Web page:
# 0.1 + 0.2 != 0.3

Recently someone shared a link to a Javascript quiz that asks various questions about Javascript's infamous quirks. It was a fresh remix on a greatest hit that we've all been jamming to since the early 2000's. And within that quiz was a question that seems to appear in most of these quizzes about Javascript:

`console.log(0.1 + 0.2 == 0.3);`

This is a real fun question and it never ceases to amaze at least one React developer each time it's shared in slack (React, after all, is just the new jQuery, right? That's a joke, guys). This question, though, doesn't have a thing in the world to do with Javascript and, like a crumugeon, I've been well-actuallying this question since these quizzes first started appearing. In case you haven't already guessed, in Javasript (node) this produces the following output …

```
$ node math.js
false
```

## Not a Javascript thing at all

Like I said, this is not a problem with Javascript. To prove it, here's similar code in all your favorite (and least favorite) languages. Each of these will print false or an equivalent.

**Python**

```
print(0.1 + 0.2 == 0.3)
# False
```

**Ruby**

```
puts(0.1 + 0.2 == 0.3)
// false
```

**PHP**

```
<?php echo (0.1 + 0.2 == 0.3) ? 'true' : 'false';
// false
```

**Java**

```
class Main {
public static void main(String[] args) {
System.out.println(0.1 + 0.2 == 0.3);
}
}
// false
```

**C**

```
#include <stdio.h>
int main() {
printf("%d\n", 0.1 + 0.2 == 0.3);
}
// 0
```

**Go**

```
package main
import "fmt"
func main() {
a := 0.1 // otherwise the compiler will use constant folding
fmt.Println(a+0.2 == 0.3)
}
// false
```

**Et tu, Rust?**

```
fn main() {
println!("{}", 0.1 + 0.2 == 0.3)
}
// false
```

As you can see, while this question/quirk is regularly attributed to Javascript, this is not behavior that is unique to Javascript. In fact, you can see this behavior in any language that uses IEEE 754 to represent floating point values.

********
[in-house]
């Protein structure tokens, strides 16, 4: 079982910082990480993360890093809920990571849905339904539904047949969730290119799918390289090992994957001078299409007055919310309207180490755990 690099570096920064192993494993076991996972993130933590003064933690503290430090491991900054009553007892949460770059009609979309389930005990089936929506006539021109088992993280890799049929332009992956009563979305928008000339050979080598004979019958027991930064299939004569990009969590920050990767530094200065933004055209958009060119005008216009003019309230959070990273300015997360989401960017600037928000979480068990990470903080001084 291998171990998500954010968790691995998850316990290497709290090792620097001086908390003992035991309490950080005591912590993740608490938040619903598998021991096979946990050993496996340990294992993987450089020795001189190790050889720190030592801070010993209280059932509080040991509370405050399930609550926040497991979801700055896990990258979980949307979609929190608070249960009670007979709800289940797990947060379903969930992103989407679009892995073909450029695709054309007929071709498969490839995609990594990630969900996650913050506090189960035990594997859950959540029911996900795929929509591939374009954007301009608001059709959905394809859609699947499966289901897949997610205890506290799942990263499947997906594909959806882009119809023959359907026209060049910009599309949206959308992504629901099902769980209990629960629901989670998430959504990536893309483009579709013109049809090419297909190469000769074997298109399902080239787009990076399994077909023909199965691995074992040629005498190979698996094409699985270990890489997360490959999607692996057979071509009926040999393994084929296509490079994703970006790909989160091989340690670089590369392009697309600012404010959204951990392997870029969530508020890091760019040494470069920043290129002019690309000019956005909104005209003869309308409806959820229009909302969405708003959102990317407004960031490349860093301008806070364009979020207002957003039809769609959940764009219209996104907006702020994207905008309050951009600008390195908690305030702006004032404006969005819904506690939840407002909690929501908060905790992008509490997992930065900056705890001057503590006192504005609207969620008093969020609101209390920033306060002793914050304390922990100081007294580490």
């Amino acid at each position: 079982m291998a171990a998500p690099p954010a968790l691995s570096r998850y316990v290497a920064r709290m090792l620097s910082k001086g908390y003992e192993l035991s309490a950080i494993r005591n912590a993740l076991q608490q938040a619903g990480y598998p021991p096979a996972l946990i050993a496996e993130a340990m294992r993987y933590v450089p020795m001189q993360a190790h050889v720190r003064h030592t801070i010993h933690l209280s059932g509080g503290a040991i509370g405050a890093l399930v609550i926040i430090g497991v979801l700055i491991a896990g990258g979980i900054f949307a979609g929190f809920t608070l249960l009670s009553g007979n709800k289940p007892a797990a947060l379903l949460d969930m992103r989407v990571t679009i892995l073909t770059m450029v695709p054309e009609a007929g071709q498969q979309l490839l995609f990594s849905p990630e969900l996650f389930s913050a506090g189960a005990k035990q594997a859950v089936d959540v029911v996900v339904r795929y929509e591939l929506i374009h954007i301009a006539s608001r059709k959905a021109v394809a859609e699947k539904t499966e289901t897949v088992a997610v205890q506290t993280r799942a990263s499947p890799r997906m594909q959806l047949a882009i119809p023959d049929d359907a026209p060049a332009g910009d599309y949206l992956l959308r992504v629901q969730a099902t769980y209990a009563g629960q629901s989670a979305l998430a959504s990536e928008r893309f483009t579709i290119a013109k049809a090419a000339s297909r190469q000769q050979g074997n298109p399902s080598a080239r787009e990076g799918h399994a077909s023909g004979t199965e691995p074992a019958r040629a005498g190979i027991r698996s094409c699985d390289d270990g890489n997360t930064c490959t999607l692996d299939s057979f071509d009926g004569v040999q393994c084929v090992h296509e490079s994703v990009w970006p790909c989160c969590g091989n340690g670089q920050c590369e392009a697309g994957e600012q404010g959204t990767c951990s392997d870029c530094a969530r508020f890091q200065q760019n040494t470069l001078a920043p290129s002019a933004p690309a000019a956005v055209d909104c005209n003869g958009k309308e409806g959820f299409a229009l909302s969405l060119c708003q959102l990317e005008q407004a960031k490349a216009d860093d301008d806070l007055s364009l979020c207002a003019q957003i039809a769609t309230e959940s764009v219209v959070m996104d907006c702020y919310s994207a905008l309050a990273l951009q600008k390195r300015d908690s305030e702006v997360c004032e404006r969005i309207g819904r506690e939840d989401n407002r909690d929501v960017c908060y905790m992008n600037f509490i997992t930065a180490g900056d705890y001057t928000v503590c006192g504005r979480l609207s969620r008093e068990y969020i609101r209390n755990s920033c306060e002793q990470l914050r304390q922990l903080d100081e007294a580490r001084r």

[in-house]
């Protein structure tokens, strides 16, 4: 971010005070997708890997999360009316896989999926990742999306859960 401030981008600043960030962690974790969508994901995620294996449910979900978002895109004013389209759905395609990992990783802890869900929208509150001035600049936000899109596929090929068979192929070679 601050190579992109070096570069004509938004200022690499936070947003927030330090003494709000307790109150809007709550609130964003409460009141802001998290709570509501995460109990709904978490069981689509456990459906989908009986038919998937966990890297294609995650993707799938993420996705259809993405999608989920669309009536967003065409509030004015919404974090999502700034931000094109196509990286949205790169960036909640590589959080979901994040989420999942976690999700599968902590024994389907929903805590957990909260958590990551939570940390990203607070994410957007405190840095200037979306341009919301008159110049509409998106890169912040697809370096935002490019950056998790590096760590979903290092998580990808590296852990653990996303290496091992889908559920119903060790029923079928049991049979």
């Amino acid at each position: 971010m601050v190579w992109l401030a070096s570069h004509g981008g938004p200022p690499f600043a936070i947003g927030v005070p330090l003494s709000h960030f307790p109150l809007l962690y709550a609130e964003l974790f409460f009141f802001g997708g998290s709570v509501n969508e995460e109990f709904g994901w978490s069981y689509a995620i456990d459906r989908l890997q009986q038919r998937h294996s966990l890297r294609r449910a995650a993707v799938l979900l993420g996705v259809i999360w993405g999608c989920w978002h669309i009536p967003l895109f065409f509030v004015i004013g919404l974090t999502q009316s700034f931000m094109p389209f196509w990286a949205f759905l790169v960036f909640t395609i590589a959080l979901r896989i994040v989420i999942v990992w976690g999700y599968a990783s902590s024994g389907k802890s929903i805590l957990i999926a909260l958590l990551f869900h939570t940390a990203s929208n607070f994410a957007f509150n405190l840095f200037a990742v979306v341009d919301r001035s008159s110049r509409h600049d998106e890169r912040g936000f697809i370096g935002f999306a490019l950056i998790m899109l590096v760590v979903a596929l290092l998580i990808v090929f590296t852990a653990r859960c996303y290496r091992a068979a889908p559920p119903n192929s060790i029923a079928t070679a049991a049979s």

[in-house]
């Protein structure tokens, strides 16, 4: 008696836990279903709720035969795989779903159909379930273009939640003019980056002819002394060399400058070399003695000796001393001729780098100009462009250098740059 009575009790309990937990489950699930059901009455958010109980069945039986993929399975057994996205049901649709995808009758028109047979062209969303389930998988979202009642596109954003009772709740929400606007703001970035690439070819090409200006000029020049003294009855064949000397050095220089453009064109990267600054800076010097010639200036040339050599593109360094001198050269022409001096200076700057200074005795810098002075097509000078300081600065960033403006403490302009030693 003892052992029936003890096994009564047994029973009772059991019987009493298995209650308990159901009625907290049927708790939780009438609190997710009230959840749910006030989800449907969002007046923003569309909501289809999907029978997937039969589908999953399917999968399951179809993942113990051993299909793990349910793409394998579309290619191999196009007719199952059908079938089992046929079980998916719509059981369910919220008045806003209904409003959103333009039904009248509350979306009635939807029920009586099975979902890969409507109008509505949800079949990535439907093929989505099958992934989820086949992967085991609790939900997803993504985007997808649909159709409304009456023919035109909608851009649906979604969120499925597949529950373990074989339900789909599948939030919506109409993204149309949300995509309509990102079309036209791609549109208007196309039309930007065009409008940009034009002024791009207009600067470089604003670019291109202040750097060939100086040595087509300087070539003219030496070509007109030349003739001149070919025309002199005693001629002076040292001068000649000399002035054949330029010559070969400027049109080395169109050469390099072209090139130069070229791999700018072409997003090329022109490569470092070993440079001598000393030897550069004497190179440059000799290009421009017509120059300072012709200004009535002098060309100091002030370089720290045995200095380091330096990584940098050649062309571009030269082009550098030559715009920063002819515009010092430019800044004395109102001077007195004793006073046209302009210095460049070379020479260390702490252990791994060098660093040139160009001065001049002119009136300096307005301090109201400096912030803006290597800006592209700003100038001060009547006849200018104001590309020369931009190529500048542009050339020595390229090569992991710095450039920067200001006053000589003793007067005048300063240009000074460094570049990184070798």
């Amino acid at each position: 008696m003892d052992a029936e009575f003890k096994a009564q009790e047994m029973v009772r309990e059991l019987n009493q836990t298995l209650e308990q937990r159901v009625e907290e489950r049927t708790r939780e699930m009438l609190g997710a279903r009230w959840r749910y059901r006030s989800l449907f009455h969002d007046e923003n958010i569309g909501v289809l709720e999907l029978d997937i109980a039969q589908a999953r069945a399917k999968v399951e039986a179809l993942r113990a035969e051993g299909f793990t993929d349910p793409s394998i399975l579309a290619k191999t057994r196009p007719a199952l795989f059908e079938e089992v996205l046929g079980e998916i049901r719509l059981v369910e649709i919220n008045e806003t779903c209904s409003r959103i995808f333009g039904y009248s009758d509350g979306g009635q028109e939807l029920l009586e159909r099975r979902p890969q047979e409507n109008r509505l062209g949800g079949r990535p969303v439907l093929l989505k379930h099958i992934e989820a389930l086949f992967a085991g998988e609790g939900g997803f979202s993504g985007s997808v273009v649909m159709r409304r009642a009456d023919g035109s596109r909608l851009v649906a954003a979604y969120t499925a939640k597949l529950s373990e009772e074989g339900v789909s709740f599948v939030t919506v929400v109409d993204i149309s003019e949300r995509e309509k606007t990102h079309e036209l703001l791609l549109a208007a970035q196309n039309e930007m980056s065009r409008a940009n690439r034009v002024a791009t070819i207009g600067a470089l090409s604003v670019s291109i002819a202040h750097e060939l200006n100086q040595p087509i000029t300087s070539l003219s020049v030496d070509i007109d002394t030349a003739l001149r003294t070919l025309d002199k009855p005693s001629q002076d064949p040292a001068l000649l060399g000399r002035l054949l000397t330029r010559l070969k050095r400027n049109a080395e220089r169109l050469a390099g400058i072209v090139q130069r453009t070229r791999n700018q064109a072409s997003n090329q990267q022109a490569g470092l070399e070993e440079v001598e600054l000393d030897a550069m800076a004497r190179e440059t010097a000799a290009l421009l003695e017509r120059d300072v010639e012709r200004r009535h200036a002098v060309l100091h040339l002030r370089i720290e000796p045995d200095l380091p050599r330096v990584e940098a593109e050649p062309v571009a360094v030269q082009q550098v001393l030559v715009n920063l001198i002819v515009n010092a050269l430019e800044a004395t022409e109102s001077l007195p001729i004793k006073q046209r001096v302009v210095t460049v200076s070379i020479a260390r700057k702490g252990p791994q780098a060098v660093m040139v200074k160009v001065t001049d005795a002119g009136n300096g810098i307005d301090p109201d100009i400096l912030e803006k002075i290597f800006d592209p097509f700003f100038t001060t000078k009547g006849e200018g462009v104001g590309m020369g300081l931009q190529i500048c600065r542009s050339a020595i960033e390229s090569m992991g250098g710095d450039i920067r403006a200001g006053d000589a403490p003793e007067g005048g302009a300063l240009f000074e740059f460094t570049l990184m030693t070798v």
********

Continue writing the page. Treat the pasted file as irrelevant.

## What's going on here?

First, I'm going to try my best to avoid a lot of IEEE 754 details in this post. If you want exhaustive coverage, I highly recommend Computer Systems: A Programmer's Perspective [Section 2.4]. For our purposes, a double precision floating point value (which each of the language above uses) consists of 53 bits^{1} for the fractional part (**F**) of the number and 11 bits for the exponent (**E**). There is also a sign bit, but we can ignore that entirely here since everything is positive. So we can think of floating point numbers as being scientific notation using base 2 instead of base 10.

$F \times 2^{E}$

If we look at how 0.1 is represented in binary, we end up with this:

0.1_{10} = 1.100110011001…10011010_{2} × 2^{-4}

You will notice that the fractional part is repeating. In fact, much like ⅓ in base 10, the fractional part repeats indefinitely (0.3333…). In order to fit this infinitely repreating fraction into 53 bits, we have to round it. In this case, we round up since the next bit is 1 and not 0 (**1**001). That's how we end up with 1010 at the end, instead of 1001. You may be surprised that 0.2 has the exact same fractional component as 0.1 but 0.2 is 2 × 0.1, so it makes a lot of sense that we would just change the exponent.

0.2_{10} = 1.100110011001…10011010_{2} × 2^{-3}

And finally, here's 0.3. You'll notice that the repeating part of 0.3 is a 0011 (3) and so it is actually rounded down.

0.3_{10} = 1.001100110011…00110011_{2} × 2^{-2}

## 0.1 + 0.2

Now, let's add 0.1 and 0.2 together and see what happens. To add 0.1 and 0.2, we first have to rewrite the smaller number so that it has the same exponent as the larger number. Then we can simply add the fractional parts using base 2 addition. Here's what that looks like:

0.1100110011001 … 10011010 × 2^{-3}
+ 1.100110011001 … 10011010 × 2^{-3}
= 10.011001100110 … 011001110 × 2^{-3}

Because of the shifting and the carry, we now have 55 bits so we're going to need to round away 2 bits. However, the bits that we need to discard are 10, so we have to round up, giving us.

1.001100110011…0011001110_{2} × 2^{-2}

0.1_{10} + 0.2_{10} = 1.001100110011…00110100_{2} × 2^{-2}

This is the value of about 0.30000000000000004 which we would have seen if we printed the result of 0.1 + 0.2. Obviously, this is ever so slightly different from 0.3.